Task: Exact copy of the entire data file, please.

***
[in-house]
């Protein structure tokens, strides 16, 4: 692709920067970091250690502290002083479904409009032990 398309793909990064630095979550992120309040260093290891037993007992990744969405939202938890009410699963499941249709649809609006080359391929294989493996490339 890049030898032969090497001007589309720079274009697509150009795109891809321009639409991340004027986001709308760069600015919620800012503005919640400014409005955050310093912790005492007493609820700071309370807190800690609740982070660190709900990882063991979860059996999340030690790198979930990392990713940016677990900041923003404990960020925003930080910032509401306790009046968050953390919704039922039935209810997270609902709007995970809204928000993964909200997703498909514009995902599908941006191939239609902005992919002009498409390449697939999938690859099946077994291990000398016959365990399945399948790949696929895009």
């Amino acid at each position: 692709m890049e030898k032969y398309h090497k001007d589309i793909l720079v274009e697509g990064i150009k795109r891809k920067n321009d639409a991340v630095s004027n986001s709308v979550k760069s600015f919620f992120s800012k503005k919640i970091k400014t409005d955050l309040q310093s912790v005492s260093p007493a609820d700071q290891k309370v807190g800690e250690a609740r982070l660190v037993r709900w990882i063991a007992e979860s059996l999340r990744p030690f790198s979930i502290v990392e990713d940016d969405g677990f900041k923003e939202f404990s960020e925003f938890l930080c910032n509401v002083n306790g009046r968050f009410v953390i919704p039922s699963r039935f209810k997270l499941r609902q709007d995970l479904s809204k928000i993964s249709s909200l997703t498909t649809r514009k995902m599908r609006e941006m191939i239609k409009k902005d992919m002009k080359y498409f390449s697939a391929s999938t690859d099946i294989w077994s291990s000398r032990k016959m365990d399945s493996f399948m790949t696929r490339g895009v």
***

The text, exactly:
[in-house]
């Protein structure tokens, strides 16, 4: 692709920067970091250690502290002083479904409009032990 398309793909990064630095979550992120309040260093290891037993007992990744969405939202938890009410699963499941249709649809609006080359391929294989493996490339 890049030898032969090497001007589309720079274009697509150009795109891809321009639409991340004027986001709308760069600015919620800012503005919640400014409005955050310093912790005492007493609820700071309370807190800690609740982070660190709900990882063991979860059996999340030690790198979930990392990713940016677990900041923003404990960020925003930080910032509401306790009046968050953390919704039922039935209810997270609902709007995970809204928000993964909200997703498909514009995902599908941006191939239609902005992919002009498409390449697939999938690859099946077994291990000398016959365990399945399948790949696929895009």
């Amino acid at each position: 692709m890049e030898k032969y398309h090497k001007d589309i793909l720079v274009e697509g990064i150009k795109r891809k920067n321009d639409a991340v630095s004027n986001s709308v979550k760069s600015f919620f992120s800012k503005k919640i970091k400014t409005d955050l309040q310093s912790v005492s260093p007493a609820d700071q290891k309370v807190g800690e250690a609740r982070l660190v037993r709900w990882i063991a007992e979860s059996l999340r990744p030690f790198s979930i502290v990392e990713d940016d969405g677990f900041k923003e939202f404990s960020e925003f938890l930080c910032n509401v002083n306790g009046r968050f009410v953390i919704p039922s699963r039935f209810k997270l499941r609902q709007d995970l479904s809204k928000i993964s249709s909200l997703t498909t649809r514009k995902m599908r609006e941006m191939i239609k409009k902005d992919m002009k080359y498409f390449s697939a391929s999938t690859d099946i294989w077994s291990s000398r032990k016959m365990d399945s493996f399948m790949t696929r490339g895009v």